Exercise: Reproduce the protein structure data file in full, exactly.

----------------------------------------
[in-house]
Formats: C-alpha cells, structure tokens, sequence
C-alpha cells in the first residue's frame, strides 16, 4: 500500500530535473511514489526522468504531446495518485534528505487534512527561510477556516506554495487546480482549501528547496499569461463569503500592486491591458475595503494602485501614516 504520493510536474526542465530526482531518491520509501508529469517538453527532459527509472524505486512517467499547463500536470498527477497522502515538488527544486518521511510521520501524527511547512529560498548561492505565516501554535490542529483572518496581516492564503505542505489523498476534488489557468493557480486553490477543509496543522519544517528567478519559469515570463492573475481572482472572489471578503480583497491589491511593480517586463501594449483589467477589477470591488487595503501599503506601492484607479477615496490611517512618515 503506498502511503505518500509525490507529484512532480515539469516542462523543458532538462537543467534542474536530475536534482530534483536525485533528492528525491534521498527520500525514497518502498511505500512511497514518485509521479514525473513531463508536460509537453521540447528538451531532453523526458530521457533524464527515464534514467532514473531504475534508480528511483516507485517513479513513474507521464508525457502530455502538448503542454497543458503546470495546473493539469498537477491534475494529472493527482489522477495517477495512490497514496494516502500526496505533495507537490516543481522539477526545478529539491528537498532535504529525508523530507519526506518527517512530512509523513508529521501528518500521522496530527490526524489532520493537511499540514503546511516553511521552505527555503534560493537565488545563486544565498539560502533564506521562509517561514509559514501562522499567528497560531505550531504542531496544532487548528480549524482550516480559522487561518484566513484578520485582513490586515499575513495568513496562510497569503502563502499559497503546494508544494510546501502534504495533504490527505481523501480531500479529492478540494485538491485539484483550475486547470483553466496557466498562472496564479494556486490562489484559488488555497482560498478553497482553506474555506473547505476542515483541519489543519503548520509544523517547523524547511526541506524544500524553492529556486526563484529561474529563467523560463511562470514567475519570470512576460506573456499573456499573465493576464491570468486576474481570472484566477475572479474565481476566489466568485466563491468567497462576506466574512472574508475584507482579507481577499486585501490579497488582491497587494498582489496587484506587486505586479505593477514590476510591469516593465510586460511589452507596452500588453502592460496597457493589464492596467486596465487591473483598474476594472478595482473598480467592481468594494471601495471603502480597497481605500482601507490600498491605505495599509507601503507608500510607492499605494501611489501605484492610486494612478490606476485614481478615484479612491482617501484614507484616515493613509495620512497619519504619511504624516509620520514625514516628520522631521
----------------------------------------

[in-house]
Formats: C-alpha cells, structure tokens, sequence
C-alpha cells in the first residue's frame, strides 16, 4: 500500500530535473511514489526522468504531446495518485534528505487534512527561510477556516506554495487546480482549501528547496499569461463569503500592486491591458475595503494602485501614516 504520493510536474526542465530526482531518491520509501508529469517538453527532459527509472524505486512517467499547463500536470498527477497522502515538488527544486518521511510521520501524527511547512529560498548561492505565516501554535490542529483572518496581516492564503505542505489523498476534488489557468493557480486553490477543509496543522519544517528567478519559469515570463492573475481572482472572489471578503480583497491589491511593480517586463501594449483589467477589477470591488487595503501599503506601492484607479477615496490611517512618515 503506498502511503505518500509525490507529484512532480515539469516542462523543458532538462537543467534542474536530475536534482530534483536525485533528492528525491534521498527520500525514497518502498511505500512511497514518485509521479514525473513531463508536460509537453521540447528538451531532453523526458530521457533524464527515464534514467532514473531504475534508480528511483516507485517513479513513474507521464508525457502530455502538448503542454497543458503546470495546473493539469498537477491534475494529472493527482489522477495517477495512490497514496494516502500526496505533495507537490516543481522539477526545478529539491528537498532535504529525508523530507519526506518527517512530512509523513508529521501528518500521522496530527490526524489532520493537511499540514503546511516553511521552505527555503534560493537565488545563486544565498539560502533564506521562509517561514509559514501562522499567528497560531505550531504542531496544532487548528480549524482550516480559522487561518484566513484578520485582513490586515499575513495568513496562510497569503502563502499559497503546494508544494510546501502534504495533504490527505481523501480531500479529492478540494485538491485539484483550475486547470483553466496557466498562472496564479494556486490562489484559488488555497482560498478553497482553506474555506473547505476542515483541519489543519503548520509544523517547523524547511526541506524544500524553492529556486526563484529561474529563467523560463511562470514567475519570470512576460506573456499573456499573465493576464491570468486576474481570472484566477475572479474565481476566489466568485466563491468567497462576506466574512472574508475584507482579507481577499486585501490579497488582491497587494498582489496587484506587486505586479505593477514590476510591469516593465510586460511589452507596452500588453502592460496597457493589464492596467486596465487591473483598474476594472478595482473598480467592481468594494471601495471603502480597497481605500482601507490600498491605505495599509507601503507608500510607492499605494501611489501605484492610486494612478490606476485614481478615484479612491482617501484614507484616515493613509495620512497619519504619511504624516509620520514625514516628520522631521